This week it is a holiday period in Poland so I decided to solve a puzzle. I liked the code as it can be used to show some basic features of the Julia language.

The examples were written under Julia 1.10.1, HTTP.jl 1.10.6, and Graphs.jl 1.10.0.

The problem

I decided to use my favorite Project Euler puzzle set. This time I chose Problem 79.

Here is its statement (taken from the Project Euler website):

A common security method used for online banking is to ask the user for three random characters from a passcode. For example, if the passcode was 531278, they may ask for the 2nd, 3rd, and 5th characters; the expected reply would be: 317. The text file, keylog.txt, contains fifty successful login attempts. Given that the three characters are always asked for in order, analyse the file so as to determine the shortest possible secret passcode of unknown length.

The keylog.txt file can be found under this link:

Let us try solving the puzzle.

The solution

First we use the HTTP.jl package to get the data and pre-process it. Start by storing the file as a string:

julia> using HTTP

julia> url = ""

julia> str = String(HTTP.get(url).body)

Now we want to process this string into a vector of vectors containing the digits verified by the user. First we split the string by newlines using the split function. Next We process each line by transforming it into a vector of numbers. We use two features of Julia here. The first is the collect function, which when passed a string returns a vector of characters. The second is broadcasting. By broadcasted substraction of '0' from a vector of characters we get a vector of integers. Here is the code:

julia> v = [collect(x) .- '0' for x in split(str)]
50-element Vector{Vector{Int64}}:
 [3, 1, 9]
 [6, 8, 0]
 [1, 8, 0]
 [3, 1, 9]
 [7, 2, 8]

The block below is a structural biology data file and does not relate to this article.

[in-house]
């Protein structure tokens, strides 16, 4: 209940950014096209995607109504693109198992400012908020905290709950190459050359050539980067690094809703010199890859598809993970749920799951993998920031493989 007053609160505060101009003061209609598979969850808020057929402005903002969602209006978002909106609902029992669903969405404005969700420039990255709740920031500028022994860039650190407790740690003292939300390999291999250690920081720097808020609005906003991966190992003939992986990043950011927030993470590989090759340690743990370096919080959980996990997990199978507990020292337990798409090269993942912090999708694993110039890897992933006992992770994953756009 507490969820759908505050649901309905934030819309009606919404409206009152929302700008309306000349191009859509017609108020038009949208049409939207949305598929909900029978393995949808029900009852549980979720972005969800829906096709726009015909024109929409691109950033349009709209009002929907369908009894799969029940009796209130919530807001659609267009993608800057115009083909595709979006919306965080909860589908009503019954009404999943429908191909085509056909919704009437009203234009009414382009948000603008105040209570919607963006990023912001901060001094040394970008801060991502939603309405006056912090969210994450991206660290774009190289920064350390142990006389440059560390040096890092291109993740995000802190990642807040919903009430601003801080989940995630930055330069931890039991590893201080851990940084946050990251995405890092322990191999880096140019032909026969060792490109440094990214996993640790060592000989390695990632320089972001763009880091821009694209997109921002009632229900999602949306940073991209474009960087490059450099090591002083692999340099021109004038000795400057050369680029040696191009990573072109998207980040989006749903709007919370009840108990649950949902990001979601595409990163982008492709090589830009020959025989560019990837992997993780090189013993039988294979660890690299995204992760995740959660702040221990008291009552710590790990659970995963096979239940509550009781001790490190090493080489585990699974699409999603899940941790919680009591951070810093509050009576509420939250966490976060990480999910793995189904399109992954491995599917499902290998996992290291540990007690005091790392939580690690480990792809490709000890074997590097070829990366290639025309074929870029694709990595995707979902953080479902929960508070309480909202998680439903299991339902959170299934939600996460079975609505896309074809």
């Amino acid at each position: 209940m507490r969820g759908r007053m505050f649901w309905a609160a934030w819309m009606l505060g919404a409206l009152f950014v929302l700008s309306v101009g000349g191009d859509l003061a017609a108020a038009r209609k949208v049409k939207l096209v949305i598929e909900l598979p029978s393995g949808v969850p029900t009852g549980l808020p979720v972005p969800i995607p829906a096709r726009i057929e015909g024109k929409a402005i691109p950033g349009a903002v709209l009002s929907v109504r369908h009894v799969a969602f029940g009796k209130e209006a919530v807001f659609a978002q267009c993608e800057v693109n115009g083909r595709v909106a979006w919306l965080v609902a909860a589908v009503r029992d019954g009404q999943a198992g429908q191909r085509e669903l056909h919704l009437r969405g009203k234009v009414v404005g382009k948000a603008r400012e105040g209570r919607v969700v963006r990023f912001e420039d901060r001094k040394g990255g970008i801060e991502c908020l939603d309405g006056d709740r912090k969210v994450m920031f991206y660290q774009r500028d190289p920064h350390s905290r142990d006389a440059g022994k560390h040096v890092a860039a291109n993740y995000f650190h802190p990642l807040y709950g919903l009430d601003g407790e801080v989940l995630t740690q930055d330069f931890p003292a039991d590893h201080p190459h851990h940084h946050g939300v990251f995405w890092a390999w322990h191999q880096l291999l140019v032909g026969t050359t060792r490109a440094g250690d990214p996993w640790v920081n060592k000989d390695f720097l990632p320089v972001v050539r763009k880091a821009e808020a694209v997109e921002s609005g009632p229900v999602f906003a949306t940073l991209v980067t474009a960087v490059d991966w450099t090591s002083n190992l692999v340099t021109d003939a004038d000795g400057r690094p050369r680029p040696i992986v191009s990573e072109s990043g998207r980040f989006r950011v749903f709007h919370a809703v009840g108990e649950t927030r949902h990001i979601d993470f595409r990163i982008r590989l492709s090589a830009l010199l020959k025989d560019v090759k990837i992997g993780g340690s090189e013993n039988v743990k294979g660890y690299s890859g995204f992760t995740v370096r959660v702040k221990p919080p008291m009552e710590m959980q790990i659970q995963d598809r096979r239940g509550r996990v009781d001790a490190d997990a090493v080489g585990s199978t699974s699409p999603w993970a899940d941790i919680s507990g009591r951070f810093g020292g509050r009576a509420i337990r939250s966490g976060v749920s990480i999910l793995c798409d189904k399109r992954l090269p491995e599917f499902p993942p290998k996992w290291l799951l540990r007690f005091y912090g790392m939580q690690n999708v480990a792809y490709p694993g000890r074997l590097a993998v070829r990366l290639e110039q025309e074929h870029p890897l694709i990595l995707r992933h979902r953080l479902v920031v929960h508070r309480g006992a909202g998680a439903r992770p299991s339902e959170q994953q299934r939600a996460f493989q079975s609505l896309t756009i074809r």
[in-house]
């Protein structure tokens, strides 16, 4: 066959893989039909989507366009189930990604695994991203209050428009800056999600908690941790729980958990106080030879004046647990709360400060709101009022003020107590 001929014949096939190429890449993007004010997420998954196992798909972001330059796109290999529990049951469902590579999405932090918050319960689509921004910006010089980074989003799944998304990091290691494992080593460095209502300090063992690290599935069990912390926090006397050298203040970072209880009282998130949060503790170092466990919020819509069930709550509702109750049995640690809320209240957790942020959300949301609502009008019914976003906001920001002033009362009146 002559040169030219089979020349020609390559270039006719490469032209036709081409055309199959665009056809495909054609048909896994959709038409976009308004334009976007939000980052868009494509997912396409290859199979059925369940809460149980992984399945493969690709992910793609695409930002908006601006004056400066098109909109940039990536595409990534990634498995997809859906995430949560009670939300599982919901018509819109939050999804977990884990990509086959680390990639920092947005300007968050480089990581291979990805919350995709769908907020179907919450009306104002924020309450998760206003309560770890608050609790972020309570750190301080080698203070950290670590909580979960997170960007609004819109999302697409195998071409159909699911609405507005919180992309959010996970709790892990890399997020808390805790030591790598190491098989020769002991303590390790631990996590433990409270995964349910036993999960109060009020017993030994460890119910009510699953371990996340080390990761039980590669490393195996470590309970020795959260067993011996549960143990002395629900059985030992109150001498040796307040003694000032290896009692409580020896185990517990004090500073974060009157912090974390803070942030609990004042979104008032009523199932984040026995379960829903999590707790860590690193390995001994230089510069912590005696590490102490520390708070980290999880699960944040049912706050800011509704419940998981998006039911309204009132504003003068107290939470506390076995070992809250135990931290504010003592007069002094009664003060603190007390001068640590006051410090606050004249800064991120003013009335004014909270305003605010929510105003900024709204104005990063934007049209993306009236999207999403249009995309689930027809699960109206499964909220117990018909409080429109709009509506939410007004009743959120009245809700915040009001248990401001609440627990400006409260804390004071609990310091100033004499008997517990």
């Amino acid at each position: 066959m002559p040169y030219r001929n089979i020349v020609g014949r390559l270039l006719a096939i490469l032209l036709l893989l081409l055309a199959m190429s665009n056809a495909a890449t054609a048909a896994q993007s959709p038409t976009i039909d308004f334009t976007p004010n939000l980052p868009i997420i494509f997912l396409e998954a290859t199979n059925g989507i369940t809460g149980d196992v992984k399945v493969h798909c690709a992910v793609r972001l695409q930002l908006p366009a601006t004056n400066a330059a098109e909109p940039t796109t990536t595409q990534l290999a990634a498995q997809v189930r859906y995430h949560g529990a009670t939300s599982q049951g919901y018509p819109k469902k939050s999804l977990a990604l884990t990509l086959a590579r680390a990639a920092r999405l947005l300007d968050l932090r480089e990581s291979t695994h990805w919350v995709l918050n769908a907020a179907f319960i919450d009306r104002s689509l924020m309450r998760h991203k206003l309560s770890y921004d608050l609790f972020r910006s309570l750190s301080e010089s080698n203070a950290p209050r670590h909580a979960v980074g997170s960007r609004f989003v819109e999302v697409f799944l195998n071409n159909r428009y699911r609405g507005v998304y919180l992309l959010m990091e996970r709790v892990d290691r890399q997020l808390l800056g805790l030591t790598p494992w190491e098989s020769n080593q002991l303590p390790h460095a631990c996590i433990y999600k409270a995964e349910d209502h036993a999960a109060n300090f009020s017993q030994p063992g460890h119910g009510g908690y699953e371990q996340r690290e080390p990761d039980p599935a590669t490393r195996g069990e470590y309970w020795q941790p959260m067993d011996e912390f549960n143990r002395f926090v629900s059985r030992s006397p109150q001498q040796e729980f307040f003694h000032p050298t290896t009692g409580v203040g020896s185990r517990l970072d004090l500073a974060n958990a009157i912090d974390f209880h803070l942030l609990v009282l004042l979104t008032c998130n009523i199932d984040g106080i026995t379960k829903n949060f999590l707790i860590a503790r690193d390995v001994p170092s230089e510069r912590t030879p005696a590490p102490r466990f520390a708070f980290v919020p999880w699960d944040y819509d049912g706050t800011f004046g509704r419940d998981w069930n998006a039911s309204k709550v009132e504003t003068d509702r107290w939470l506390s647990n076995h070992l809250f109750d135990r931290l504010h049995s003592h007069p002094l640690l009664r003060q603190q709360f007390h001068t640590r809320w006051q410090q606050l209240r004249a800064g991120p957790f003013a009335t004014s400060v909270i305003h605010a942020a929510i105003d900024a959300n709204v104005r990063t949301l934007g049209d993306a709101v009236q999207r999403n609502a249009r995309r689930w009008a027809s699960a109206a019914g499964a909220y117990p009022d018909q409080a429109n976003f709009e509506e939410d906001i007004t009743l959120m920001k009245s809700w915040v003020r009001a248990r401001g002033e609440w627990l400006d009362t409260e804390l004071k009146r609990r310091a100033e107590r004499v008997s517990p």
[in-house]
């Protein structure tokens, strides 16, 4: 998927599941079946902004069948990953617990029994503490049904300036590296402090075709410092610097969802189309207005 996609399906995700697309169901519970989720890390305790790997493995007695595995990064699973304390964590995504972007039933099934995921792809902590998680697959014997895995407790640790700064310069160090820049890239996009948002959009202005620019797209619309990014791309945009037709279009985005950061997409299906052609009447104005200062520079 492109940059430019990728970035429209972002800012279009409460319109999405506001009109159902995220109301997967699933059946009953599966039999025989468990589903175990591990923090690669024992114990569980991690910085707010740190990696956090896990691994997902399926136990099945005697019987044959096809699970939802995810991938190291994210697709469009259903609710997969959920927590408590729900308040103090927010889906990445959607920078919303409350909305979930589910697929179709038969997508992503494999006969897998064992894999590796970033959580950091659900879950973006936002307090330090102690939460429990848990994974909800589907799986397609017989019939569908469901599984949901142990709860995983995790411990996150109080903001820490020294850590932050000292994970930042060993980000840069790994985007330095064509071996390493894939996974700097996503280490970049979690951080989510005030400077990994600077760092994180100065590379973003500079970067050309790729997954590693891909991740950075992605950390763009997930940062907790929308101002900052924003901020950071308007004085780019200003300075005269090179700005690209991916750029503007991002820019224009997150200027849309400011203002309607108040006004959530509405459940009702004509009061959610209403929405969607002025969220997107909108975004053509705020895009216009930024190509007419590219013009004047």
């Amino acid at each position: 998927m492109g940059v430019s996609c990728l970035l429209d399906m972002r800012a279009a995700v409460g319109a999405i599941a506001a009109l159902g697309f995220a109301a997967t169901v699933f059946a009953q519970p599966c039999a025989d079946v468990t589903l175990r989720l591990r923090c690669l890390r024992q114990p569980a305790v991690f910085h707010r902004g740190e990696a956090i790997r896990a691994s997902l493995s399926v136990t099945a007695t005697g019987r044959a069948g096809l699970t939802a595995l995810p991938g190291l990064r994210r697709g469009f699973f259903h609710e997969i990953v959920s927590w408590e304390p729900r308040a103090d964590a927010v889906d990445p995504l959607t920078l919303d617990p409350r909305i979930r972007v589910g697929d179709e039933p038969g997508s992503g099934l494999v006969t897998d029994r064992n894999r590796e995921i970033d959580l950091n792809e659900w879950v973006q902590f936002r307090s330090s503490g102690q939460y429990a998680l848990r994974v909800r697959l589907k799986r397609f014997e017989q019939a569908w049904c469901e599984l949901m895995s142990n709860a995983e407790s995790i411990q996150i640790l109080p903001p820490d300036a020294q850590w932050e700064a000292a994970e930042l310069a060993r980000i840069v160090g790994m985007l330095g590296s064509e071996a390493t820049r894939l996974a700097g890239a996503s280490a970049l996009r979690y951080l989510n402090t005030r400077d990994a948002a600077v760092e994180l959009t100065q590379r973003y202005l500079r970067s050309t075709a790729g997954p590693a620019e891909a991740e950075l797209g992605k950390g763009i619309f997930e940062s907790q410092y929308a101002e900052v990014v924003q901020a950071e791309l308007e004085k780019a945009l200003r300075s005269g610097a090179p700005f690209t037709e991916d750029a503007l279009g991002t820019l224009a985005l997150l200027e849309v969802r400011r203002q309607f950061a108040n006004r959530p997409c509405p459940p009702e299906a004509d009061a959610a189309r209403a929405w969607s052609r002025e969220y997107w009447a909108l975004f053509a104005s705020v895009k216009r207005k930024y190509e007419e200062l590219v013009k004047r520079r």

[7, 1, 6]

Now we are ready to analyze the data. We will use a directed graph to represent it. The directed graph will have 10 nodes. Each representing a digit. Because Julia uses 1-based indexing, node number of digit x will be x+1. Here is the code creating the directed graph:

julia> using Graphs

julia> gr = DiGraph(10, 0)
{10, 0} directed simple Int64 graph

julia> for x in v
           add_edge!(gr, x[1] + 1, x[2] + 1)
           add_edge!(gr, x[2] + 1, x[3] + 1)

julia> gr
{10, 23} directed simple Int64 graph

Note that we have 23 relationships constraining the sequence of the numbers in the unknown password. Let us check, for each number the number of times it is the preceeding or a following in our graph:

julia> [outdegree(gr) indegree(gr)]
10×2 Matrix{Int64}:
 0  5
 5  2
 3  3
 3  1
 0  0
 0  0
 4  3
 5  0
 2  4
 1  5

From this summary we see that the first node (representing digit 0) is never a source, so it can be a last digit in a pass code. Similarly eighth node (representing 7) is never a destination, so it can be a first digit. Finally, digits 4 and 5 are never neither a source or a destination, so they can be dropped.

How can we programattically find the list of nodes that can be dropped? We can simply find all nodes whose total degree is 0:

julia> to_drop = findall(==(0), degree(gr)) .- 1
2-element Vector{Int64}:

Now we are ready for a final move. Let us assume that our directed graph does not have cycles (this is a simple case, as then we can assume that each number is present exactly once in the code). In this case we can use the topological sorting to find the shortest sequence of numbers consistent with the observed data. In our case to get the topological sorting of nodes in the graph we can write:

julia> ts = topological_sort(gr)
10-element Vector{Int64}:

We did not get an error, which means that our directed graph did not have any cycles, so we are done.

What is left to get a solution is to correct the node-numbering (as we start numbering with 1 and the smallest digit is 0) and remove the numbers that are never used. As usual, I leave the final solution un-evaluated, to encourage you to run the code yourself:

setdiff(ts .- 1, to_drop)


I hope you enjoyed the puzzle and the solution!